Coinbase to cut 20% of its workforce in second big round of job cuts

Coinbase to cut 20% of its workforce in second big round of job cuts

Brian Armstrong, co-founder and CEO of Coinbase Inc.

David Paul Morris | Bloomberg | Getty Images

Coinbase is cutting about a fifth of its workforce as it seeks to preserve liquidity during the crypto market downturn.

The exchange plans to cut 950 jobs, according to a blog post published Tuesday morning. Coinbasewhich had about 4,700 employees at the end of September, already cut its workforce by 18% in June, citing the need to manage costs and grow “too quickly” during the bull market.

“With perfect hindsight, in hindsight, we should have done more,” CEO Brian Armstrong told CNBC in a phone interview. “The best you can do is react quickly once the information is available, and that’s what we’re doing in this case.”

Coinbase said the move would result in new spending of between $149 million and $163 million for the first quarter. The layoffs, along with other restructuring measures, will reduce Coinbase’s operating expenses by 25% for the quarter ending March, according to a new regulatory filing. The crypto company also said it expects full-year adjusted EBITDA losses to be below the $500 million “safeguard” set last year.

After reviewing various stress tests for Coinbase’s annual revenue, Armstrong said “it became clear that we would need to cut expenses to increase our chances of doing well in each scenario” and there was “no way” to do this without reducing the number of employees. . The company will also close several projects with a “lower probability of success”.

Cryptocurrency markets have been rocked in recent months following the collapse of one of the biggest players in the industry, FTX. Armstrong pointed to this fallout and the growing pressure on the industry from “unscrupulous industry players” referring to FTX and its founder, Sam Bankman-Fried.

“The collapse of FTX and the resulting contagion has created a black eye for the industry,” he said, adding that there were likely more “shoes to drop.”

“We may not have seen the end of it – there will be increased scrutiny of various companies in space to ensure they are playing by the rules,” Armstrong said. “In the long run, that’s a good thing. But in the short term, there are still a lot of fears in the market.

Cryptocurrencies have suffered alongside tech stocks as investors flee riskier assets amid a broader economic downturn. Bitcoin is down 58% in the past year, while Coinbase shares are down over 83%.

End of an era of growth

Coinbase joins a chorus of other tech companies that are cutting jobs after going on a hiring spree during the Covid pandemic. Last week, Amazon said it would cut 18,000 jobs, more than the online retailer originally estimated last year, while Selling power reduced its workforce by more than 7,000, or 10%. Elon Musk cut about half of Twitter’s workforce after taking over as CEO last year, and Meta cut more than 11,000 jobs, or 13%. Crypto firms Genesis, Gemini, and Kraken have also reduced their workforces.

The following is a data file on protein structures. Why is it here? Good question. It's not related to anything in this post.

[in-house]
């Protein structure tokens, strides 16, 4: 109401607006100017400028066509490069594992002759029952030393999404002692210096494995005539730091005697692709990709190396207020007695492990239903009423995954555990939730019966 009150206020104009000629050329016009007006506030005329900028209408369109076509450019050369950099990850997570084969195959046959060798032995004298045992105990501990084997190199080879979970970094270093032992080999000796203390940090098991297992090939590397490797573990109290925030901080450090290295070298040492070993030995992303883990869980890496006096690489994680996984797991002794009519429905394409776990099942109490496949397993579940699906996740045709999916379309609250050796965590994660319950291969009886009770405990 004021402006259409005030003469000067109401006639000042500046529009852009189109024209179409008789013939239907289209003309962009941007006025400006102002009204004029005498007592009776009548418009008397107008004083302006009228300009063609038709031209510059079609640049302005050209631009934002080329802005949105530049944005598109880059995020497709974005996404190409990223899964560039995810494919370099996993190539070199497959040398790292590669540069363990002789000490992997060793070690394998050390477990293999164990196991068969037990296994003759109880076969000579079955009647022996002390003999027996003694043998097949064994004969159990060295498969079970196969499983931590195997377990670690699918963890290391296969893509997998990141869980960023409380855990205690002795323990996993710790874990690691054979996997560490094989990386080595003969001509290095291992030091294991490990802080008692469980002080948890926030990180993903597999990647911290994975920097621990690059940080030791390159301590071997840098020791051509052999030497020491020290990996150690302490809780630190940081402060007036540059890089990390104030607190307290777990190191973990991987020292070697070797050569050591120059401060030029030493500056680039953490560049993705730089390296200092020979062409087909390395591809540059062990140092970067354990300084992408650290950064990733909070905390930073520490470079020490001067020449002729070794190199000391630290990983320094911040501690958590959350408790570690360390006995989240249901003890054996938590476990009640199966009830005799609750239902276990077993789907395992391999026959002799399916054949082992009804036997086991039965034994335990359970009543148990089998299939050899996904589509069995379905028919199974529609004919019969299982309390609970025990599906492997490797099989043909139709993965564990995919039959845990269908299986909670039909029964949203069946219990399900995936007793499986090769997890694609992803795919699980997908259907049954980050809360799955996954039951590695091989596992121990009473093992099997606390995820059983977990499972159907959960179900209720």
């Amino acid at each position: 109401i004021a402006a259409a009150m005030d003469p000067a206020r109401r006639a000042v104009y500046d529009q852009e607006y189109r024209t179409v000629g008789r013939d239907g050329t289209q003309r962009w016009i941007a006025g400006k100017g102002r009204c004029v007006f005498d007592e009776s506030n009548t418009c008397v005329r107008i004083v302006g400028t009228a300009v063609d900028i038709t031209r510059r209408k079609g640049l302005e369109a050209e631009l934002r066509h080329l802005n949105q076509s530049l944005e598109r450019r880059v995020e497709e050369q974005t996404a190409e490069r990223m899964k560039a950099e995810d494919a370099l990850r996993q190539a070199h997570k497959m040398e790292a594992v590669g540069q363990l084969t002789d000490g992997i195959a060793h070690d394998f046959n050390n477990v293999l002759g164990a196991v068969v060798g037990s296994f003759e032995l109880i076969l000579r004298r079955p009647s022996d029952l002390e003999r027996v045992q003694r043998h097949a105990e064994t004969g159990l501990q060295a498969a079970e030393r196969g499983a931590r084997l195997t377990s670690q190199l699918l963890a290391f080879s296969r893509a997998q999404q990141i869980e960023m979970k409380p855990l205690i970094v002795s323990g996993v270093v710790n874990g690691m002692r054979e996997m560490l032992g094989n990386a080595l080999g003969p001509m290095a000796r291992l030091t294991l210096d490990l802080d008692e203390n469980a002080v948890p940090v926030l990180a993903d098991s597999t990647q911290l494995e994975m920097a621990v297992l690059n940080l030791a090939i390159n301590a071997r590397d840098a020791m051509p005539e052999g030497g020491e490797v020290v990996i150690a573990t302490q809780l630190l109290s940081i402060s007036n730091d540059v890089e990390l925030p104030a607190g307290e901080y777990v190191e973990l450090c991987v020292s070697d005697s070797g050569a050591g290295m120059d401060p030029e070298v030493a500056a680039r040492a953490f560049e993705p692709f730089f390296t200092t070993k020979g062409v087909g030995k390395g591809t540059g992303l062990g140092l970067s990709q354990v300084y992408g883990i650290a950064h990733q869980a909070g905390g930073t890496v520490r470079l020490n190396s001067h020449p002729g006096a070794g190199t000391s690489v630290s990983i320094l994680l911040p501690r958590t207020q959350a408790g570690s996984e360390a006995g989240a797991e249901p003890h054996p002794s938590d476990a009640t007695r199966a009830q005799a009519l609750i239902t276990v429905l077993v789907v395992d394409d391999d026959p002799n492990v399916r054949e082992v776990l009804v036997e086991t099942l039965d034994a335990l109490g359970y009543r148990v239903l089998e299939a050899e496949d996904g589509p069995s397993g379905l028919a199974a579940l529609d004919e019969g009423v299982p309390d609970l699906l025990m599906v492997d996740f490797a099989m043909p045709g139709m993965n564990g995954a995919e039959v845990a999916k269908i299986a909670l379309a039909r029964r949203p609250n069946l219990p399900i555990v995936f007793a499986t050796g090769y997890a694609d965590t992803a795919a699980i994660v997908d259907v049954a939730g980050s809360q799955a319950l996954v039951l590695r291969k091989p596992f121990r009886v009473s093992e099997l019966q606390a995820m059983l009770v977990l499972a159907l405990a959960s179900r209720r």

“Every company in Silicon Valley felt like we were just focused on growing, growing, growing, and people were almost using their employee numbers as a symbol of the progress they were making,” Armstrong said. . “The focus now is on operational efficiency – it’s a healthy thing for the ecosystem and the industry to focus more on those things.”

Early last year, Coinbase announced plans to create 2,000 product, engineering, and design jobs. Armstrong said he is now trying to change Coinbase’s culture to “get back to its start-up roots” of smaller teams that can move quickly.

Coinbase went public in April 2021 and has seen its share price plummet ever since. The stock is trading below $40 after surging to $341 on its public debut. Coinbase debt maturing in 2031 continues to trade at around 50 cents on the dollar. The company still had approximately $5 billion in cash and cash equivalents at the end of September.

Coinbase said it would email affected employees to their personal accounts and revoke access to company systems. Armstrong acknowledged that the latter “seems sudden and harsh” but “is the only prudent choice given our responsibility to protect customer information.”

Despite the domino effect of industry bankruptcies and a sharp decline in trading volume, Armstrong has been adamant that the industry is not going away. He said the demise of FTX would ultimately benefit Coinbase as its biggest competitor is now wiped out. Regulatory clarity could also emerge, and Armstrong said it “validates” the company’s decision to build and go public in the United States. The CEO compared the current environment to the boom and bust of dot-coms.

“If you look at the internet age, the best companies have become even stronger through careful cost management,” he said. “That’s what’s going to happen here.”

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